SCARBOROUGH — Catholics are asked to live out their faith by “welcoming the stranger.” In Maine, Catholic Charities Maine’s Refugee and Immigration Services (RIS) is driven by that call each day.

On Tuesday, Jan. 21, at 6 p.m., community members are welcome to attend a free presentation entitled “New Mainers: Learn Why People Come Here.” The event will be held at St. Maximilian Kolbe Church on 150 Black Point Road in Scarborough with the presentation offered by RIS staff themselves.

“This is an opportunity to get accurate answers to any questions people may have,” said Baba Ly, assistant director of RIS. “The more people know about immigration laws and those who are arriving in Maine, the better able they are to follow the tenets of Catholic social teaching and welcome those who settle in our communities.”

In Maine, RIS has led the way in offering that welcome, according to a press release from the Roman Catholic Diocese of Portland. RIS helps those seeking a new life in America to become responsible and self-reliant members of the community. The program welcomes refugees upon their arrival; meets basic needs like housing, food, and clothing; arranges for language lessons; offers community, cultural, and employment orientation; assists with employment development and placement; helps with family reunification; and offers medical and mental health referrals.

RIS provides immersion programs to refugees like the American Friends Program, which matches English-speaking families or individuals with refugee families to integrate them into the community, and the RIS Mentoring Program, which matches refugees with volunteer mentors who help them reach their personal, academic, and career goals.

“RIS has been and will continue to be a place where refugees can feel safe, be treated with compassion, and work with staff members who are from their own communities,” said Steve Letourneau, CEO of Catholic Charities Maine. “Refugees deserve to work with an agency that has decades of experience providing quality and compassionate services to meet their needs. To see a refugee family blossoming in a safe environment, one that is free of hostility and open to possibilities, is the most rewarding experience you can imagine. Witnessing this again and again is what truly keeps our staff going.”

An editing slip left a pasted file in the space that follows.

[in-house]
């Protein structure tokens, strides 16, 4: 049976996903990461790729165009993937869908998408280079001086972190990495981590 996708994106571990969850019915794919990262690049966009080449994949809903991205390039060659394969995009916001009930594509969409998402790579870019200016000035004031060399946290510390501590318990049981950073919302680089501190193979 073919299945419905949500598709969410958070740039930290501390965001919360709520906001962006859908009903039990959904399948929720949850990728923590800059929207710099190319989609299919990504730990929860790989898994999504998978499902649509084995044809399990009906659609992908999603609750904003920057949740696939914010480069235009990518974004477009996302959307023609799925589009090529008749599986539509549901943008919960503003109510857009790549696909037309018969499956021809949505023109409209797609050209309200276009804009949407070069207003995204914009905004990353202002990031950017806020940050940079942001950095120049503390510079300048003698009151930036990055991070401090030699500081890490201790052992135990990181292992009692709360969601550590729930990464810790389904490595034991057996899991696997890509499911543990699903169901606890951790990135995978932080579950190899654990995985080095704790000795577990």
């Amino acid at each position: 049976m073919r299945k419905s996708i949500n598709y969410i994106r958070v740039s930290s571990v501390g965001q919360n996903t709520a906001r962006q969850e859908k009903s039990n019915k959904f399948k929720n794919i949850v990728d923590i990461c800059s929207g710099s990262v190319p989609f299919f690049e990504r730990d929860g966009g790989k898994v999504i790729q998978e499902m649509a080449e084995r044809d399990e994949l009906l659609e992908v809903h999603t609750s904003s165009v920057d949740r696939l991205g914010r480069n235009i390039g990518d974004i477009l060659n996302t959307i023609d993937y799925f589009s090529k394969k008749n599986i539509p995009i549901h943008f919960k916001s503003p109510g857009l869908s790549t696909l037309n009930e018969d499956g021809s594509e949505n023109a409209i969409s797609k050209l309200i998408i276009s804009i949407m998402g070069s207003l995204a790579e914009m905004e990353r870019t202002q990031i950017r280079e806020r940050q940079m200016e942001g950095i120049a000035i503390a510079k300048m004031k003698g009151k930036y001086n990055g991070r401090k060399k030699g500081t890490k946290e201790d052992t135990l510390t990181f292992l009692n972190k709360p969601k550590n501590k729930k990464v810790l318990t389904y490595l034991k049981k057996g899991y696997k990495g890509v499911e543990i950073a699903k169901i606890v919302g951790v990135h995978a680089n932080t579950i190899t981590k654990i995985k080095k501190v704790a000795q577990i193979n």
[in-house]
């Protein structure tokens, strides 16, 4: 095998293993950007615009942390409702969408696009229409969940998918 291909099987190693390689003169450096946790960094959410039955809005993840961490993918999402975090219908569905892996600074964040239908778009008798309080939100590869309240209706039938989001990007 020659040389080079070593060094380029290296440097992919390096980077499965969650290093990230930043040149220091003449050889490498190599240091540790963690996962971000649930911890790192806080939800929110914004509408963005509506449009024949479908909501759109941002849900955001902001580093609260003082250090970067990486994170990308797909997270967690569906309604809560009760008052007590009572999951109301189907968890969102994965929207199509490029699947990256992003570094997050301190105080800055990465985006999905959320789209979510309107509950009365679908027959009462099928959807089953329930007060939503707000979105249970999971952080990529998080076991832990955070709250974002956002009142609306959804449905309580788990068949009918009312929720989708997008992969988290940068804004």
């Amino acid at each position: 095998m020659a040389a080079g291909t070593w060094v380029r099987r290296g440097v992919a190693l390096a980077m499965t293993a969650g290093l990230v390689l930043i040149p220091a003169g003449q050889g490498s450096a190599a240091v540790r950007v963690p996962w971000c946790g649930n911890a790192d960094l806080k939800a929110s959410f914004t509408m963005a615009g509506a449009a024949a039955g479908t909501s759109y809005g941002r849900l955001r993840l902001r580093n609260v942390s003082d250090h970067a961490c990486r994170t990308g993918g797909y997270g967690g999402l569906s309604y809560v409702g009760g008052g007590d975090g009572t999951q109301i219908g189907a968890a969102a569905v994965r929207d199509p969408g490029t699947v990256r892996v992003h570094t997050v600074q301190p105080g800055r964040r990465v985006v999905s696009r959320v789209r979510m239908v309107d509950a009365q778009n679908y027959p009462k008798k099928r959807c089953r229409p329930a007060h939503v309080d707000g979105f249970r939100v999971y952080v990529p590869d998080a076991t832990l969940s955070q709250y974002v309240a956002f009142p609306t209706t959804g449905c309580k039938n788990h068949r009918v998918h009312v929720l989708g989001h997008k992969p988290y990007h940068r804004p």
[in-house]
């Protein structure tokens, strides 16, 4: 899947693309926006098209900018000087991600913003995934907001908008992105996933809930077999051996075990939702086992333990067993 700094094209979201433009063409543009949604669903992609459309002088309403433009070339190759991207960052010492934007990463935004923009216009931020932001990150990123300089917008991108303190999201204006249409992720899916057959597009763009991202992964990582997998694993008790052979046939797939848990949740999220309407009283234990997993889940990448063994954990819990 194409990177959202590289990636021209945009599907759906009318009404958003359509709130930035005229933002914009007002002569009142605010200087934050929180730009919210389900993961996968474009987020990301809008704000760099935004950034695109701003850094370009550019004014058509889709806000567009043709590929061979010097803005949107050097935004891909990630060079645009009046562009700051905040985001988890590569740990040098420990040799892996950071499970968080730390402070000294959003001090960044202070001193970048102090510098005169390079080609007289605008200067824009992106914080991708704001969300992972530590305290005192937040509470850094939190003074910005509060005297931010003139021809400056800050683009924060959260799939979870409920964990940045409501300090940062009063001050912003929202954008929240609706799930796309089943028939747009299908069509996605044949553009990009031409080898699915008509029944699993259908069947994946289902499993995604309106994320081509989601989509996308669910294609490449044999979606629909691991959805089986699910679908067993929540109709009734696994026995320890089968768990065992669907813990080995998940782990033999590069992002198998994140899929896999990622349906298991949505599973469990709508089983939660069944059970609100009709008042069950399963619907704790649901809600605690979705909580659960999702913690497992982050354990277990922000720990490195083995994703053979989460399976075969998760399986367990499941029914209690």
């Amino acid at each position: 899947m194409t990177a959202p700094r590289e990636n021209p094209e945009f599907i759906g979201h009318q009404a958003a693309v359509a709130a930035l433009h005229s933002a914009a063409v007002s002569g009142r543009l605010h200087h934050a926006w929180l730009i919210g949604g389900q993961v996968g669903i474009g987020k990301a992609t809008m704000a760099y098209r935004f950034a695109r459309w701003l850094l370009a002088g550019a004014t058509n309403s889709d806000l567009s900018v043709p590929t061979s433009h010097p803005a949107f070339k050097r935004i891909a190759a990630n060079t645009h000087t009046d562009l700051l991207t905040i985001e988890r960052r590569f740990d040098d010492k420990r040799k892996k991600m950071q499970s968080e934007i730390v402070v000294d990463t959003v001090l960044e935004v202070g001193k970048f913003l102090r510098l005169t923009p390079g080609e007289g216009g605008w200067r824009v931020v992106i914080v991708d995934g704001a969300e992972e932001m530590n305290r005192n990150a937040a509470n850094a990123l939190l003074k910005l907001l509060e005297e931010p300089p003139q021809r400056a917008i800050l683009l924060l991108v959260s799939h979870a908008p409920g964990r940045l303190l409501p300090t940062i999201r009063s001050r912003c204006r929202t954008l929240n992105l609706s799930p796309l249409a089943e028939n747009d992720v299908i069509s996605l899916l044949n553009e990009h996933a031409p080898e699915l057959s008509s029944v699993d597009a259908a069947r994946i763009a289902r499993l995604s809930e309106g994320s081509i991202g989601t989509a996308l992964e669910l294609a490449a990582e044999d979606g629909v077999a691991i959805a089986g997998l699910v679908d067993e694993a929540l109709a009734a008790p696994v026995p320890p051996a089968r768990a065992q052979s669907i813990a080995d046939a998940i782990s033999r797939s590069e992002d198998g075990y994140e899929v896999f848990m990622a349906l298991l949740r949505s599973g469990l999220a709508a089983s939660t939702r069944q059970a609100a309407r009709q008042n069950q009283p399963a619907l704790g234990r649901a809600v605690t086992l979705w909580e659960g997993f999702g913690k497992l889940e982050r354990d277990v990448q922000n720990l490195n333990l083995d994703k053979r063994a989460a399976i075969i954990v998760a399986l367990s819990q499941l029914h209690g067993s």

“The diocese is so grateful for the efforts of RIS in answering our baptismal call to welcome the stranger and ensuring that the dignity of every human person is protected,” said Bishop Robert P. Deeley. “Through their dedication and service, Catholic Charities Maine is defending the sacredness of human life by helping individuals and families, many of whom fled from violence seeking compassion and care, to never become victims again.”

In the last decade, RIS has resettled thousands of refugees in Maine. The staff at RIS understand the plight of those they serve as many of the staff members at RIS are refugees and immigrants themselves.

There are many ways to assist RIS in its mission. To donate items that are included in the “welcome kit” provided to refugees, visit www.ccmaine.org/refugee-immigration-services/support/other-ways-to-help. You can also donate money, furniture, or household items for the refugees by visiting www.ccmaine.org/refugee-immigration-services/support/donate.

For more information about RIS, call (207) 871-7437 or visit www.ccmaine.org/refugee-immigration-services.

For further details about the presentation on Jan. 21, call (207) 883-0334.

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